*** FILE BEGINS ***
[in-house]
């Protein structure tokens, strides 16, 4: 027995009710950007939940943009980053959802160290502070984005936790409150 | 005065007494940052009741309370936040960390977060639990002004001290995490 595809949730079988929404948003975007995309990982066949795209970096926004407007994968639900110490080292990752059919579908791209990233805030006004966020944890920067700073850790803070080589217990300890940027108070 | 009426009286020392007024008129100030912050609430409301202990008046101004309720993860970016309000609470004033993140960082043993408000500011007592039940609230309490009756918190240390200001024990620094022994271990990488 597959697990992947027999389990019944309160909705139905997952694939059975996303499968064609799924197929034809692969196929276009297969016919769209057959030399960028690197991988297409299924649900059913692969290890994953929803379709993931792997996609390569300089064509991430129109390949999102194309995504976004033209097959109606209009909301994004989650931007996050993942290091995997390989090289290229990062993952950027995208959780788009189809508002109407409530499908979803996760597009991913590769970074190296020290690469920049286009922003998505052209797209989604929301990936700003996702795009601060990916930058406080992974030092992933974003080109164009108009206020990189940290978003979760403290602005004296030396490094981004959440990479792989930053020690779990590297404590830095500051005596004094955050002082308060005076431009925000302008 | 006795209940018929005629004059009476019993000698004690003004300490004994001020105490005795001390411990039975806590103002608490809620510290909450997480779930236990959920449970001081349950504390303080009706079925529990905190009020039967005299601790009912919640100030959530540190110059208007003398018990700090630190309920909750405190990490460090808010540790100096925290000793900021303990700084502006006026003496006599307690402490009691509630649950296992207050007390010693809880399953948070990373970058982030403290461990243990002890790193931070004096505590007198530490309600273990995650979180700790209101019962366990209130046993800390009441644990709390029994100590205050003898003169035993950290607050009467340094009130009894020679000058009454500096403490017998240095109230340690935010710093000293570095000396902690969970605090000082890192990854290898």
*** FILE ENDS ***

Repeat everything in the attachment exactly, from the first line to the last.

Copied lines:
[in-house]
């Protein structure tokens, strides 16, 4: 027995009710950007939940943009980053959802160290502070984005936790409150 | 005065007494940052009741309370936040960390977060639990002004001290995490 595809949730079988929404948003975007995309990982066949795209970096926004407007994968639900110490080292990752059919579908791209990233805030006004966020944890920067700073850790803070080589217990300890940027108070 | 009426009286020392007024008129100030912050609430409301202990008046101004309720993860970016309000609470004033993140960082043993408000500011007592039940609230309490009756918190240390200001024990620094022994271990990488 597959697990992947027999389990019944309160909705139905997952694939059975996303499968064609799924197929034809692969196929276009297969016919769209057959030399960028690197991988297409299924649900059913692969290890994953929803379709993931792997996609390569300089064509991430129109390949999102194309995504976004033209097959109606209009909301994004989650931007996050993942290091995997390989090289290229990062993952950027995208959780788009189809508002109407409530499908979803996760597009991913590769970074190296020290690469920049286009922003998505052209797209989604929301990936700003996702795009601060990916930058406080992974030092992933974003080109164009108009206020990189940290978003979760403290602005004296030396490094981004959440990479792989930053020690779990590297404590830095500051005596004094955050002082308060005076431009925000302008 | 006795209940018929005629004059009476019993000698004690003004300490004994001020105490005795001390411990039975806590103002608490809620510290909450997480779930236990959920449970001081349950504390303080009706079925529990905190009020039967005299601790009912919640100030959530540190110059208007003398018990700090630190309920909750405190990490460090808010540790100096925290000793900021303990700084502006006026003496006599307690402490009691509630649950296992207050007390010693809880399953948070990373970058982030403290461990243990002890790193931070004096505590007198530490309600273990995650979180700790209101019962366990209130046993800390009441644990709390029994100590205050003898003169035993950290607050009467340094009130009894020679000058009454500096403490017998240095109230340690935010710093000293570095000396902690969970605090000082890192990854290898």